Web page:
When you’re ready to talk with me about whatever it is that’s bothering you, please get in touch.

Submitted by lambert on

I'm perfectly confident in my ability to read and interpret a text -- including yours.

Cease, or not cease. I'm not asking you to do either.

[ ] Very tepidly voting for Obama [ ] ?????. [ ] Any mullah-sucking billionaire-teabagging torture-loving pus-encrusted spawn of Cthulhu, bless his (R) heart.

tartu's picture
Submitted by tartu on

about the Democratic Party in this thread.
I have lumbered under the misapprehension of the Great Fair (furthest away from Soviet government) Protect-the-Innocent Democratic Party as Hillary defined it in her convention speach [via Aglachel], but BIO's posts made me question this assumption and look back at the history of the party. He is correct, what I believed in was "Clinton Democratic Party" which is not one and the same as the actual Democratic Party. I arrived in this country just as Bush I reign begun, therefore my vision of the Democratic Party was filtered through the "New Democrat" prism. [At least that's my excuse]

Damon's picture
Submitted by Damon on

BTW, how many Dems really "fell for Republican pipe dreams?" It's been my anecdotal observation that the Dems that have left Obama have hardly fallen in love with the GOP or McCain or Palin, but that they are largely protest "Nobama" voters. I see some are still using the old but trusty "they were never really Democrats, anyyway" OFB talking point.

bringiton's picture
Submitted by bringiton on

Following the civil rights legislation of the late 60's, perhaps 25% of the pre-existing Democratic coalition switched to the Republican Party - dominantly male, perhaps 3:2, and exclusively whites. This shift stabilized under Nixon and was sustained through the first Reagan term, when it began to be overtaken by an opposite trend wherein largely urban voters, generally still socially conservative, began to shift in affiliation towards the Democrats predominantly on grounds of economic populism. This second great shift has been most pronounced in the Northeast, Great Lakes and West Coast regions, giving us the closely divided national electorate and sharply defined Electoral College demographic we have today.

It was that first great shift, those who gave allegiance to Republicans promising to protect white privilege, political dominance and economic prosperity, to which I was referring. Not everything politically important happened in the last six months.

Your "anecdotal evidence" is just that, and charming to hear but largely worthless in terms of trying to understand broad political changes either historically or in the near term. We all of us exist in a sort of echo chamber, a self-selected construct of affirmation and reinforcement that leads us to believe there are many more people who think like us than actually are. It is a very human thing to do.

Perhaps that's what has persuaded you to believe that some significant number of people have "left Obama." I don't see any evidence of that; those who favored Obama through the primaries have stayed with him, and he has picked up support from the vast majority of those who initially favored other candidates.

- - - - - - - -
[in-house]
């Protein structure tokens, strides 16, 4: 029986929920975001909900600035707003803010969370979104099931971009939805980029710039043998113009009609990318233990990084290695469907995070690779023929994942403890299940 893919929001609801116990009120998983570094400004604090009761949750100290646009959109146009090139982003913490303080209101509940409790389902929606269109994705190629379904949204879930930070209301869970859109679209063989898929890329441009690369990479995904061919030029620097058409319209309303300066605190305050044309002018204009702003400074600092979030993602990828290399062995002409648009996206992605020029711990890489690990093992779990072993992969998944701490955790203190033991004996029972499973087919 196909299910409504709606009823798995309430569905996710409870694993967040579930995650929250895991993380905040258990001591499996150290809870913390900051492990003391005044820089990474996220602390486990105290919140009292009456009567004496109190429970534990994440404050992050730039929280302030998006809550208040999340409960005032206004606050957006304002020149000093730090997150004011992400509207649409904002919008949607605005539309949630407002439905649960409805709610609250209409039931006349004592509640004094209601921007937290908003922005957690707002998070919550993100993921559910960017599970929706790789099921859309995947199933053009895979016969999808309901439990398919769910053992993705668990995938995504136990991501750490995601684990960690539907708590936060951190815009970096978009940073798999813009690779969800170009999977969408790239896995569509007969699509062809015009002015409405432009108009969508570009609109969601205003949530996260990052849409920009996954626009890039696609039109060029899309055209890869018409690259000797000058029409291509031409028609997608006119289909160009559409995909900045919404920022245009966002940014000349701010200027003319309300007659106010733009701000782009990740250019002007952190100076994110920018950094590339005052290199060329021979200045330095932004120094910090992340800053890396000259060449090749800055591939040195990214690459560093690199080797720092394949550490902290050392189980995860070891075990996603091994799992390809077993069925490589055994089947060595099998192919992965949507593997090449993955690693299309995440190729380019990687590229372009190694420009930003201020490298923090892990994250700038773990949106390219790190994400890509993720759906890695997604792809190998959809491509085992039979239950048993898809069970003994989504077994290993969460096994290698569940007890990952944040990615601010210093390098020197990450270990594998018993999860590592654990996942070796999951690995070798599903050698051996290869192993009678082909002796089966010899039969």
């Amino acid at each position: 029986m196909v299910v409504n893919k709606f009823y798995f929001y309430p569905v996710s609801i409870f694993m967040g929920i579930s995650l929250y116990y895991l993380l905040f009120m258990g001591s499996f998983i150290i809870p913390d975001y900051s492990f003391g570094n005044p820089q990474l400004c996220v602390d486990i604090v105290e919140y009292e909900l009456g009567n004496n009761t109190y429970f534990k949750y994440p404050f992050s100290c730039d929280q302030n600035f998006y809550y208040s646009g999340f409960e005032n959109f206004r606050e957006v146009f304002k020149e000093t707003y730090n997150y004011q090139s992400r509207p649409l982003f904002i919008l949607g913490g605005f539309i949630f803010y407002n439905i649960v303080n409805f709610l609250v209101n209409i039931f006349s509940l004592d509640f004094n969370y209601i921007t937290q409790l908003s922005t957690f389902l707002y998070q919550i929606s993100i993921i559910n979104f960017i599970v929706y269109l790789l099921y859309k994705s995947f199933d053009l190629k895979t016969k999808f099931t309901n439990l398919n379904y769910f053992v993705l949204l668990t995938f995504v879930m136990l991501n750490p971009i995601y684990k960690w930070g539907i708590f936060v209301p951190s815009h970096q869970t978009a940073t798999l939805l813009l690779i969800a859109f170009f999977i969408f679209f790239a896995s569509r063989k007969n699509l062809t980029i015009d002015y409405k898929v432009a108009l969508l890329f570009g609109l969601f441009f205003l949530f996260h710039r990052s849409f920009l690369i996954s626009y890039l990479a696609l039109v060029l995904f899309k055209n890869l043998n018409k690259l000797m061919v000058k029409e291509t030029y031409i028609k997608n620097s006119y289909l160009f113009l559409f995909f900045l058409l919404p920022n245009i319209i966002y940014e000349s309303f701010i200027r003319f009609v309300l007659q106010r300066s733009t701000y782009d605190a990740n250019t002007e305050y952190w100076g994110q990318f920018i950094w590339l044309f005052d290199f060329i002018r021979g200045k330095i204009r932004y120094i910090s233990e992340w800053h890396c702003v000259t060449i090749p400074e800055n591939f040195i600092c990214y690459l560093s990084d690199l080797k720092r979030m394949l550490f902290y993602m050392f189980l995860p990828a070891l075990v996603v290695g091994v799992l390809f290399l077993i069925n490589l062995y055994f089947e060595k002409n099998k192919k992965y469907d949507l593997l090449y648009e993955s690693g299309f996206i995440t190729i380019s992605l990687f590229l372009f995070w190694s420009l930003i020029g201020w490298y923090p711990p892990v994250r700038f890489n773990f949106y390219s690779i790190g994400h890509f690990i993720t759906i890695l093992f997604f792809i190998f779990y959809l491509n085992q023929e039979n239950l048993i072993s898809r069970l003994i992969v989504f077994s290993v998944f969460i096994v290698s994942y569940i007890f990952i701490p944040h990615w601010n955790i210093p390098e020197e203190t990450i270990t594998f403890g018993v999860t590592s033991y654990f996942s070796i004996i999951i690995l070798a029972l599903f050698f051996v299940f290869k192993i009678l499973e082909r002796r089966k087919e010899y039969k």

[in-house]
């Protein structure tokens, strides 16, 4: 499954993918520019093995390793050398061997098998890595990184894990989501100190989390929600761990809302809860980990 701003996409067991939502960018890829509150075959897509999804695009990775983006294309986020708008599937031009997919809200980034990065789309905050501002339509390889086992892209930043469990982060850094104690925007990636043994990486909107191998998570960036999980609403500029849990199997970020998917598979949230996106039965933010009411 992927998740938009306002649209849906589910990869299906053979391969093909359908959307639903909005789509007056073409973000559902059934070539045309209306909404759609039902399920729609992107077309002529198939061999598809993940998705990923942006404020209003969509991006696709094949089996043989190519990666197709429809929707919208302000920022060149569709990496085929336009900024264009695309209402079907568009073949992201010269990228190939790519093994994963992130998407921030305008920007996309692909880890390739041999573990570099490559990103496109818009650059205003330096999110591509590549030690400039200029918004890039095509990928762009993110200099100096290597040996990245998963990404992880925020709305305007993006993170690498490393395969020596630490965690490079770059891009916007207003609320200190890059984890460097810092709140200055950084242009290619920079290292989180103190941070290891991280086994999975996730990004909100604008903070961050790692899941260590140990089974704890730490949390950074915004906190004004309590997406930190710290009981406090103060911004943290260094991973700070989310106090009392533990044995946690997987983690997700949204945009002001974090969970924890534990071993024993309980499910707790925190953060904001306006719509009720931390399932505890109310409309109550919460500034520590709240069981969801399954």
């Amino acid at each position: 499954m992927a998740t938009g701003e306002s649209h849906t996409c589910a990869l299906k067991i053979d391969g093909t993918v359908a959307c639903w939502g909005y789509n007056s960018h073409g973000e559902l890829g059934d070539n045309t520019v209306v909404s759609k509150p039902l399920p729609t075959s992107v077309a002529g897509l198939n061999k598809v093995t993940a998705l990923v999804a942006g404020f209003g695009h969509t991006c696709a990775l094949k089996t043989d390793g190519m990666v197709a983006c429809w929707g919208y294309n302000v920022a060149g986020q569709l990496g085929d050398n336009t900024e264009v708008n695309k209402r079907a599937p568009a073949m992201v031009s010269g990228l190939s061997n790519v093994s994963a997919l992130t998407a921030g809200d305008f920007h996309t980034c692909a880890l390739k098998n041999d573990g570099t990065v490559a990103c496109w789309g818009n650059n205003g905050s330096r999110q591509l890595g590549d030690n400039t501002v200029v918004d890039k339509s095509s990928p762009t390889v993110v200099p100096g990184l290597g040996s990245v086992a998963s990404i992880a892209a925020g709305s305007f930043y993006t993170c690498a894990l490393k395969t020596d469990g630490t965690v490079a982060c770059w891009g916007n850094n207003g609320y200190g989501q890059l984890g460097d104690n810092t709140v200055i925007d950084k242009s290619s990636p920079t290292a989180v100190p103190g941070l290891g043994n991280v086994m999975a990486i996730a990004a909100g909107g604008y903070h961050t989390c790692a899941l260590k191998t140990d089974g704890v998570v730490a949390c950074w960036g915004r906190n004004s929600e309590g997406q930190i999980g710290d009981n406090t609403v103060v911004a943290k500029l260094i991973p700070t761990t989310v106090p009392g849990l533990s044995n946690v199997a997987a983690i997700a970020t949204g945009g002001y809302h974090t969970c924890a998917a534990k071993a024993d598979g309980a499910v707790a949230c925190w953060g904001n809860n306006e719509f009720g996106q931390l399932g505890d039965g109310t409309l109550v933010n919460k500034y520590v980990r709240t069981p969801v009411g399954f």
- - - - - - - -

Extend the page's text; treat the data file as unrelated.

The number of switch voters, D to R and vice versa, is slightly higher this year in both directions for a large number of reasons, but most of the drivers for that were in place long before the Democratic primary was finished. A different fragment of R-to-D voters have moved in response to Obama than would have with Hillary, but that reflects largely the distribution of their bigotries.

For D-to-R voters, there are surely many motivations; those who have done so on what are for them purely ethical matters are too small in number and for their purposes of protest disadvantageously distributed; they will have no effect on the Electoral College outcome, and from a strategic standpoint Obama has no need to appeal to them. His key to the White House is in other hands.

elixir's picture
Submitted by elixir on

machine give Obama a swift kick to the nuts. Now, I would like to see Obama grow a new pair and take this election in November. Times a wasting and all the polls in the world can't capture the dismay of the voters who supported the superior candidate watch the theft of the primaries.

Let's do a pie chart about the bias in the polls. Got another table?

I love this job!

bringiton's picture
Submitted by bringiton on

What I'm seeing is a Republican Party largely in disarray, recycling themes of fear and divisiveness that are getting rather shopworn and appear to not be working nearly as well as they did just four years ago. As far as their attacks on Obama they have't laid a glove on him much less managed your charmingly sexist nut-kicking. Obama is where I predicted four months ago that he would be, and actually doing a bit better.

If you're waiting for Obama to change, you are setting yourself up for disappointment. Over time, as the economy worsens and pressure builds for a populist revival, I do expect that Obama's malleable nature will respond and we can drive him in that direction. In the short term though he is going to continue to be who he is, and that is a calm and unflappable slightly conservative centrist.

If you like fireworks, though, watch for the debates. One of the tactical things Obama should do is try to get under McCain's skin. McCain is ugly when he gets angry, he loses control and says awful things. Obama should needle him, especially on matters of what McCain sees as honor, in hopes of triggering a nasty outburst.

Glad you like the data; so do I. I find it has a beneficial calming effect, especially with those who are all opinion and no fact.

Damon's picture
Submitted by Damon on

And, another thread is brought to its inglorious end by the same miserable provocateur like clockwork. It's not me; it's you.

Submitted by lambert on

The time-honored and time-tested way to deal with, er, provacateurs is not to give them the attention they crave. I suggest that you try it; I plan to.

(Of course, sometimes it's necessary to get a clear diagnosis... )

[ ] Very tepidly voting for Obama [ ] ?????. [ ] Any mullah-sucking billionaire-teabagging torture-loving pus-encrusted spawn of Cthulhu, bless his (R) heart.